Around the country but particularly in Silicon Valley, executives learned to fear Lerach, who regarded his practice as a populist crusade and spoke to CEOs like no one had ever done before. Fortune magazine dubbed him the "King of Pain" and recounted legends of his tirades against senior executives. "I'm going to take your fucking condo in Maui!" the magazine reported Lerach screaming at one defendant. During a settlement conference, Fortune added, Lerach told an attorney, "I don't care who your clients are. I'm going to make their bones bleach in the desert."
According to David Lisi, a partner at Howrey LLP who defended dozens of shareholder lawsuits against Milberg Weiss' depredations, Lerach was a master performer, playing the press and intimidating lawyers with an almost unconscious flair. "I remember one time when I was down in his office in San Diego," Lisi says. "The waiting room had this huge fish tank, with these beautiful tropical fish. Bill comes out, and it just happened to be feeding time. And he turned to me and said, 'Plaintiffs' lawyers fighting over a fee.' So he acts like we're buddies, and then we go into the conference room. He said, 'Lemme tell you what. I'm going to go after this company, I'm going to destroy this company, I'm going to take everything they own, I'm going to burn it to the ground unless you settle.' Then he looked at his watch and said, 'I gotta go.' "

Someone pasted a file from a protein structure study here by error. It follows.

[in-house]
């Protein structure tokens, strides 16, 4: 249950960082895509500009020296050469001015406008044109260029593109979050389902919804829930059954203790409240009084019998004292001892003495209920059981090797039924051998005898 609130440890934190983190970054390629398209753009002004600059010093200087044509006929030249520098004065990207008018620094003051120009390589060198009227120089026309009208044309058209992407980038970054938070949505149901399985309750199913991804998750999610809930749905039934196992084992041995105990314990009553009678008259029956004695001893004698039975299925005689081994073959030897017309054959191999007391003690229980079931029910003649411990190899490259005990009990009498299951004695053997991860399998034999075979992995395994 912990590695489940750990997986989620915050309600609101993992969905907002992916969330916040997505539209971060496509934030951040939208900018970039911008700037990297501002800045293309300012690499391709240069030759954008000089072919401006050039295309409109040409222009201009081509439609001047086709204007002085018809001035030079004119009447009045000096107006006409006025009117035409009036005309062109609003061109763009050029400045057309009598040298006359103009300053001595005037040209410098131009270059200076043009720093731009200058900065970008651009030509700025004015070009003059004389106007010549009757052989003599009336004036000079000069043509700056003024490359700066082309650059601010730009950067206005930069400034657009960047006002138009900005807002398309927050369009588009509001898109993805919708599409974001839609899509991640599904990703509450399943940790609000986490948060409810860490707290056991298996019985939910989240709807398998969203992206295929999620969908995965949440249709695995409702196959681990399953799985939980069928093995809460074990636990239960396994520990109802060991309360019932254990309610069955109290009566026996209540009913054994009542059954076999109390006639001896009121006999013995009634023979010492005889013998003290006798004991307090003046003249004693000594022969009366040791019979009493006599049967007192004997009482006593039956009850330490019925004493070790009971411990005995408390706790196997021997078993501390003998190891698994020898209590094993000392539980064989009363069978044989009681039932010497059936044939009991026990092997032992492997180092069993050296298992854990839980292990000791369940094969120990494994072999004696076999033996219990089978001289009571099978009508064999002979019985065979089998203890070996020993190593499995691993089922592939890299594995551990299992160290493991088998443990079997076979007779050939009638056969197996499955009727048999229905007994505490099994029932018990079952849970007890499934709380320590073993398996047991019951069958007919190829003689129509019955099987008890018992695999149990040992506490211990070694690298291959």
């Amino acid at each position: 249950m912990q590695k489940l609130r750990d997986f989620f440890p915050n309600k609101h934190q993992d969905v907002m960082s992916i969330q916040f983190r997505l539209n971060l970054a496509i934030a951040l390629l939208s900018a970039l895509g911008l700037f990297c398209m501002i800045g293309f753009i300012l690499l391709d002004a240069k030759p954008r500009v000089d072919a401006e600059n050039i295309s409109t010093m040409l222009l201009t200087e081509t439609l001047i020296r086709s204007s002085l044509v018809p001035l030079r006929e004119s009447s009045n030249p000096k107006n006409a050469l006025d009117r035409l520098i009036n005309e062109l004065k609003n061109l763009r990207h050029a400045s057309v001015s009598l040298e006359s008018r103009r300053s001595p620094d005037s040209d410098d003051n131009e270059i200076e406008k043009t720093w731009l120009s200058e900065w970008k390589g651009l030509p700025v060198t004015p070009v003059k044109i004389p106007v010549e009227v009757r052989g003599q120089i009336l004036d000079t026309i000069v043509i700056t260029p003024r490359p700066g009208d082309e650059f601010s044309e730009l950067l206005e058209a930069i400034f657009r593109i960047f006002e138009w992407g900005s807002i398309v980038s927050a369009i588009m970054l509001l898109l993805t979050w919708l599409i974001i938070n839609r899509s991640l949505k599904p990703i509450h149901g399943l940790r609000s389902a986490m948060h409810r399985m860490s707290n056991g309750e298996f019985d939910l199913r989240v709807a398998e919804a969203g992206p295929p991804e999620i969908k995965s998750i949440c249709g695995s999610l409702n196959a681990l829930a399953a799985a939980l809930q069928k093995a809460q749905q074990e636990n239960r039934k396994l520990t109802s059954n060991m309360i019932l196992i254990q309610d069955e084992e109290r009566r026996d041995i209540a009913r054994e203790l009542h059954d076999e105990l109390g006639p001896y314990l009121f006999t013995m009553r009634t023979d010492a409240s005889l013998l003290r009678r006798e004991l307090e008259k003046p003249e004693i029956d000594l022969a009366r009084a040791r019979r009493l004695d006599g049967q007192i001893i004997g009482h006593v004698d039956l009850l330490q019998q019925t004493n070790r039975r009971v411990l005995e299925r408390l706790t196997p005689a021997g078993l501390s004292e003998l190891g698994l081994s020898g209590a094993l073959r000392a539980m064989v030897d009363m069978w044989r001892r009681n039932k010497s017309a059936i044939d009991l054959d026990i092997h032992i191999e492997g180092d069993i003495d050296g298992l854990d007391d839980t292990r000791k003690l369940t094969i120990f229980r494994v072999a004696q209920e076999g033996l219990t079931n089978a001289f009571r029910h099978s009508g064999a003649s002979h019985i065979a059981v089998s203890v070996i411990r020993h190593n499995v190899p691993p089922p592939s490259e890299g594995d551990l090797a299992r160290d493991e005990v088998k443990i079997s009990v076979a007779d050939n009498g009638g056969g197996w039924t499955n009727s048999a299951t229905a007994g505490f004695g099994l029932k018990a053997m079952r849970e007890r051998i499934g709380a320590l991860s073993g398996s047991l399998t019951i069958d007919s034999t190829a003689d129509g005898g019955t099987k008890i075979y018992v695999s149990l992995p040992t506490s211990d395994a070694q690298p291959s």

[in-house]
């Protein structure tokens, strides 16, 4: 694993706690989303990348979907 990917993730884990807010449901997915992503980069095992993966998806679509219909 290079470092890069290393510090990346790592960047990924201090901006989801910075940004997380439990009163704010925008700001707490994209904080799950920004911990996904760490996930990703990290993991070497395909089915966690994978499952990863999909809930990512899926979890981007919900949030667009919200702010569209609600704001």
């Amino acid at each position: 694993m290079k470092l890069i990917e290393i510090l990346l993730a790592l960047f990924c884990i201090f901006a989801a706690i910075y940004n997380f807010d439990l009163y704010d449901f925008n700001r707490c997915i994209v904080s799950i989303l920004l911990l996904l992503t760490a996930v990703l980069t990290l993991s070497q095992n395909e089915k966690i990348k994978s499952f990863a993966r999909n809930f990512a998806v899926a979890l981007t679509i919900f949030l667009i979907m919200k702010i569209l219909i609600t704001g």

Thanks to such tactics, Milberg Weiss' corporate defendants have paid out $45 billion in judgments and settlements. But critics claim that when Weiss and Lerach trained their sights on Silicon Valley in the early 1990s, they extorted millions in phantom damages from an industry defined by its volatility. Because the tech sector is so dependent on emerging technologies and markets, stock prices tend to fluctuate wildly through no fault of a company's leadership. But Weiss and Lerach employed the same old technique of waiting for a stock to drop and filing suit days later, repeatedly going after Seagate Technology and Apple Computer. (When Seagate CEO Alan Shugart starting complaining about the lawsuits to the press, Lerach mailed him a note: "Dear Al—there's more coming.") Tech industry leaders complained of "paying a toll" to Milberg Weiss to do business and turned Lerach's name into a curse word.